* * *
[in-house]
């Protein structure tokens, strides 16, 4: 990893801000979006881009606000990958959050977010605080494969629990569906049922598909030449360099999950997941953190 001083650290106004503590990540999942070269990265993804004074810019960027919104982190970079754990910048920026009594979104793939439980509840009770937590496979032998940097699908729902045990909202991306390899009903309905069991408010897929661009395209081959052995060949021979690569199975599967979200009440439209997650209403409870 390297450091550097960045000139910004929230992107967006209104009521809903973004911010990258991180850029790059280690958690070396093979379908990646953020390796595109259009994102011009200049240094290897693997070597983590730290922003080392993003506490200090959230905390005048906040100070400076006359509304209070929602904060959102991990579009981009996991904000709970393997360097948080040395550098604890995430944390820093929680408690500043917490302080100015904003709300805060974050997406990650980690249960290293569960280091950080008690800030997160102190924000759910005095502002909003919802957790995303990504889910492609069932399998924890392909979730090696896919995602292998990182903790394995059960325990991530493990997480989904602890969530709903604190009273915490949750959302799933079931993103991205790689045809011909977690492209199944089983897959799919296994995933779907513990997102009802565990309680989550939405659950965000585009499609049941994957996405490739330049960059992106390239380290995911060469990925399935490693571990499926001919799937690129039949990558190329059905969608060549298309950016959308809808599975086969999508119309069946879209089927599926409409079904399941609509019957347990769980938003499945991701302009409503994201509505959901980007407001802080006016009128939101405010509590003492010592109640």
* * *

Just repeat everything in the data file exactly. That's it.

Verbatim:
[in-house]
């Protein structure tokens, strides 16, 4: 990893801000979006881009606000990958959050977010605080494969629990569906049922598909030449360099999950997941953190 001083650290106004503590990540999942070269990265993804004074810019960027919104982190970079754990910048920026009594979104793939439980509840009770937590496979032998940097699908729902045990909202991306390899009903309905069991408010897929661009395209081959052995060949021979690569199975599967979200009440439209997650209403409870 390297450091550097960045000139910004929230992107967006209104009521809903973004911010990258991180850029790059280690958690070396093979379908990646953020390796595109259009994102011009200049240094290897693997070597983590730290922003080392993003506490200090959230905390005048906040100070400076006359509304209070929602904060959102991990579009981009996991904000709970393997360097948080040395550098604890995430944390820093929680408690500043917490302080100015904003709300805060974050997406990650980690249960290293569960280091950080008690800030997160102190924000759910005095502002909003919802957790995303990504889910492609069932399998924890392909979730090696896919995602292998990182903790394995059960325990991530493990997480989904602890969530709903604190009273915490949750959302799933079931993103991205790689045809011909977690492209199944089983897959799919296994995933779907513990997102009802565990309680989550939405659950965000585009499609049941994957996405490739330049960059992106390239380290995911060469990925399935490693571990499926001919799937690129039949990558190329059905969608060549298309950016959308809808599975086969999508119309069946879209089927599926409409079904399941609509019957347990769980938003499945991701302009409503994201509505959901980007407001802080006016009128939101405010509590003492010592109640």